What does the craft of writing a historical novel involve?
- Creating an absorbing story set in the past, yet satisfying for modern readers. I think you have to constantly balance those two seemingly opposing requirements. Sometimes it’s necessary to make characters more “modern” than they really are, to have them make decisions based on currently logic rather than steeping them in religion and superstition. Otherwise readers will have a hard job understanding their motives.
- Bringing the era to life. You have to set readers in the period and place of the novel and then move them forward, so that they feel as if they are really there.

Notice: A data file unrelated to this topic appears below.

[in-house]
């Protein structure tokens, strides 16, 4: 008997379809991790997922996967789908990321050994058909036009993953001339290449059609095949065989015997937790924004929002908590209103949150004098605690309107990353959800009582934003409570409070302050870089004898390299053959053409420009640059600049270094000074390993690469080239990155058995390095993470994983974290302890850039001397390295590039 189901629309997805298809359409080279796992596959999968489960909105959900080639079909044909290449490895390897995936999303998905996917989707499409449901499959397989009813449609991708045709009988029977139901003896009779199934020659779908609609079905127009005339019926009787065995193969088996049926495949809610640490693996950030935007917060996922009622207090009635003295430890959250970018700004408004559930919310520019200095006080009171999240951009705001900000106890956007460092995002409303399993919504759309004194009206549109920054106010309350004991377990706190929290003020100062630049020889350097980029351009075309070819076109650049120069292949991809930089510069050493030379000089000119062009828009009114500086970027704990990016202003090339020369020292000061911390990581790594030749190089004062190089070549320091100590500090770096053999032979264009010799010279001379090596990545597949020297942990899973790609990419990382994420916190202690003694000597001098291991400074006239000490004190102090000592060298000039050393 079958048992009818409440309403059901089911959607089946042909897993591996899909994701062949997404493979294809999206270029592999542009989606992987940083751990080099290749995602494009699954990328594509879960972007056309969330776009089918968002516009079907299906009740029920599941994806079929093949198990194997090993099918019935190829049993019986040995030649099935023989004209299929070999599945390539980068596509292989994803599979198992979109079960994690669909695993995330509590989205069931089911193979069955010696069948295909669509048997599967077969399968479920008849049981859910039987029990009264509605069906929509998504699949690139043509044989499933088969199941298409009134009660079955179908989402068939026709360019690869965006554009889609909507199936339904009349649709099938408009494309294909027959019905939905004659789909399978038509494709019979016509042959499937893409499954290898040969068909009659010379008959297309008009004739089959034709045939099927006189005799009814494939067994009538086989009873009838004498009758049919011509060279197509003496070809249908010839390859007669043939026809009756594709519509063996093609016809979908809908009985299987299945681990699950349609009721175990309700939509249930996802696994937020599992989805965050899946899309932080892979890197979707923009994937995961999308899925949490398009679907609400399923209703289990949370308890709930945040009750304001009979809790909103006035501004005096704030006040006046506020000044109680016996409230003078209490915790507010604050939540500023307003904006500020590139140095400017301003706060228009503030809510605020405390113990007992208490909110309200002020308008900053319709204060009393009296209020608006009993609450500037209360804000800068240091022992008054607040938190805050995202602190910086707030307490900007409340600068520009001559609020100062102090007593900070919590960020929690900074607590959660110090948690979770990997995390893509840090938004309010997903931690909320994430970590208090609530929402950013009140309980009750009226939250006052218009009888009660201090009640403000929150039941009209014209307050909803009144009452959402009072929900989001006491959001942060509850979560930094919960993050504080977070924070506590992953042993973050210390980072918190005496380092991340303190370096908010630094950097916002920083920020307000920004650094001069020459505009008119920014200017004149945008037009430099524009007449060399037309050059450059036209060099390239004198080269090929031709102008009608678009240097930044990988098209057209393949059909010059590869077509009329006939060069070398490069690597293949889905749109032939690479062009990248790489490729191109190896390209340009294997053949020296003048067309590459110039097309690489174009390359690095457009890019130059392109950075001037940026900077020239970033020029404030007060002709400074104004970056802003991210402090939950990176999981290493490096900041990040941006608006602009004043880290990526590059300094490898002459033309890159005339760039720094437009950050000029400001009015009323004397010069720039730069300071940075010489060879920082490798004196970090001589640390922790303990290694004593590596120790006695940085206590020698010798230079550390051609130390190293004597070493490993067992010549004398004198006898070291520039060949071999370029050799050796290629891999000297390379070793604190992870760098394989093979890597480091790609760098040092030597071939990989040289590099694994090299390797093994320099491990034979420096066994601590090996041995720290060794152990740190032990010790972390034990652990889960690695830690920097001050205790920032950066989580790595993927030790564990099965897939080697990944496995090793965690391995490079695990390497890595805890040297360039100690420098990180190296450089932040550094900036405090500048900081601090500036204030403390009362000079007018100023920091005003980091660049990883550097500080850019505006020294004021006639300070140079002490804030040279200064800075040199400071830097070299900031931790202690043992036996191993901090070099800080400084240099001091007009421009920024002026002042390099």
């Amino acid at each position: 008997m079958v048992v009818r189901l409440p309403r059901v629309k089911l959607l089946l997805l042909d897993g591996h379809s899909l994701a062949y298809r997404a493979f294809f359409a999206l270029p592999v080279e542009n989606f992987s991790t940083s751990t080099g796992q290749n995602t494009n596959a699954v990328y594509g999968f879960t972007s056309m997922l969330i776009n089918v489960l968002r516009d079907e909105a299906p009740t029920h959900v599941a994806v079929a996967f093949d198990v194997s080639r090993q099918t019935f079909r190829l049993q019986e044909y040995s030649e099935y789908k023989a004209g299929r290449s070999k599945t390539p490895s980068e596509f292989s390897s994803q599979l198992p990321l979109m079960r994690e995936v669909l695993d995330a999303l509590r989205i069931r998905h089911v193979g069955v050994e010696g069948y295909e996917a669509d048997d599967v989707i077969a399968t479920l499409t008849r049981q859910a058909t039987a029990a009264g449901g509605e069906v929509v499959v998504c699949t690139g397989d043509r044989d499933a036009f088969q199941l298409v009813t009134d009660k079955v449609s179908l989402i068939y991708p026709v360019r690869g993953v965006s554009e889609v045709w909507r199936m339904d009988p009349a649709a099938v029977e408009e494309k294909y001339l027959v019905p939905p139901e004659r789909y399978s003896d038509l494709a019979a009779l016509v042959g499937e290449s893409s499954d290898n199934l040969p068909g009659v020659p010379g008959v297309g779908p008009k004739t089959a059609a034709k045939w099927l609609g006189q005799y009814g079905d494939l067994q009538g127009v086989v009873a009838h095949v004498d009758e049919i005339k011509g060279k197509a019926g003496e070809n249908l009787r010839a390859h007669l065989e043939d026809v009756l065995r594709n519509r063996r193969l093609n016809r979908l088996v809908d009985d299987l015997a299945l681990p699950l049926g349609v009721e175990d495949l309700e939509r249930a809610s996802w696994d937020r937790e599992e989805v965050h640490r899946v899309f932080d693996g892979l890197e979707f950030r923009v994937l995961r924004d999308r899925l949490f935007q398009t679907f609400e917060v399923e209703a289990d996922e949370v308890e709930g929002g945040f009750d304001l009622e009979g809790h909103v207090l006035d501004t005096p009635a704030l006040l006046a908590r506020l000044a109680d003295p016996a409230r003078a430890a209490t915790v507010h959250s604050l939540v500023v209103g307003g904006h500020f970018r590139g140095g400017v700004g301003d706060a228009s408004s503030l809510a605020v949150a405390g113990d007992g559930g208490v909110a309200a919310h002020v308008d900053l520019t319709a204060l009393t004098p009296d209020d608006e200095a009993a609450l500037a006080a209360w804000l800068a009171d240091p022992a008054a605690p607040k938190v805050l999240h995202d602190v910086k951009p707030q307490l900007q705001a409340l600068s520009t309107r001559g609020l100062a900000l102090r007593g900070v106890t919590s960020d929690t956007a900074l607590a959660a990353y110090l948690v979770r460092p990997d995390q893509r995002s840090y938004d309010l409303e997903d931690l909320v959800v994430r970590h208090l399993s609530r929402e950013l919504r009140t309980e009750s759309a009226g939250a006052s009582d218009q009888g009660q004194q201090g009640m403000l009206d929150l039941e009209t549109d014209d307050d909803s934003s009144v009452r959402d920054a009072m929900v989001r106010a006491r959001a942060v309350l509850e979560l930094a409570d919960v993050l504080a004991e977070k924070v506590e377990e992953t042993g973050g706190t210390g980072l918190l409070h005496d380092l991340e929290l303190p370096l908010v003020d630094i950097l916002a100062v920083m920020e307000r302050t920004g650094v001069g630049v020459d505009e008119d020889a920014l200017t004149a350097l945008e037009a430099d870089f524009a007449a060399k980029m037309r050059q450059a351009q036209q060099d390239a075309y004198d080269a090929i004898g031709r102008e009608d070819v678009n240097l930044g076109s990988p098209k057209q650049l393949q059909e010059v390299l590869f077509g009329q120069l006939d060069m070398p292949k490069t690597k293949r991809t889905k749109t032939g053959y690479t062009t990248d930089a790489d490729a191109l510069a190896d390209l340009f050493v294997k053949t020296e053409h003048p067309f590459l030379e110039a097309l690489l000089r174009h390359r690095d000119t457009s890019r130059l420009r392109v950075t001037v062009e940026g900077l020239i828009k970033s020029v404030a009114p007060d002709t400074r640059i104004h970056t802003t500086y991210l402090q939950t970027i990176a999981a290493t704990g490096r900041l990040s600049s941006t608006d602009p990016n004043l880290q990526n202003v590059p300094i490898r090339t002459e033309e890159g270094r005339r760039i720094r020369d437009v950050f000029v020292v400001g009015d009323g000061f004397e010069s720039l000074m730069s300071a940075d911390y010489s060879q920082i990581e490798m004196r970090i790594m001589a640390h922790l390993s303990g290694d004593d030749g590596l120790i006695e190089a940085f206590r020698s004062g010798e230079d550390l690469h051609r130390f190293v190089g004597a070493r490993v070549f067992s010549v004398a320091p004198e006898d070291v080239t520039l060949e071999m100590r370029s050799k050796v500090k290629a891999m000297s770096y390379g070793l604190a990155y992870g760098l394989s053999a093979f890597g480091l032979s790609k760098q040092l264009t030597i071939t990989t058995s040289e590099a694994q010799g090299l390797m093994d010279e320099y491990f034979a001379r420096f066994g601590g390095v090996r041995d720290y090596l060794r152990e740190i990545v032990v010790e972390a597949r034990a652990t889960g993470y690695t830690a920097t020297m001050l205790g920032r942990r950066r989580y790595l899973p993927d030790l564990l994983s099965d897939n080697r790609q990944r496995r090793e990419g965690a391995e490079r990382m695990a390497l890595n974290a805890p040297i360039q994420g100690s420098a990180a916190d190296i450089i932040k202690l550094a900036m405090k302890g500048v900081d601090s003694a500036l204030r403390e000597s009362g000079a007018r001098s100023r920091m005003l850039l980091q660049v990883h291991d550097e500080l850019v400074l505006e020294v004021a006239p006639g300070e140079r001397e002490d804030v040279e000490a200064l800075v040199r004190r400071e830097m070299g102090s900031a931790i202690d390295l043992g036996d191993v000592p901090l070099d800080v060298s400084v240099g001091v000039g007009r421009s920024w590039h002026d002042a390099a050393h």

P.S. I will reply to your comments, but it might take a couple of days.
5 replies on “2015 A to Z Challenge: C is for CRAFT”
It’s hard to avoid anachronism when using modern-day values! But that is indeed the CRAFT of historical fiction. Great post!
I sometimes use modern slang to approximate what slang probably sounded like in ancient times – not everyone spoke perfect, eloquent literary language, after all. HBO’s Rome did that really well 🙂
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(This should have been on the next post – D.) That’s interesting. I need to read more historical fiction to get an idea of how it’s done.
Quite right. You have to evoke the spirit of the age in which your story is set, but in a way that modern readers will understand. It would be impossible to write a novel in Chaucerian English, for example. But you can still bring the era of Chaucer alive while using modern language.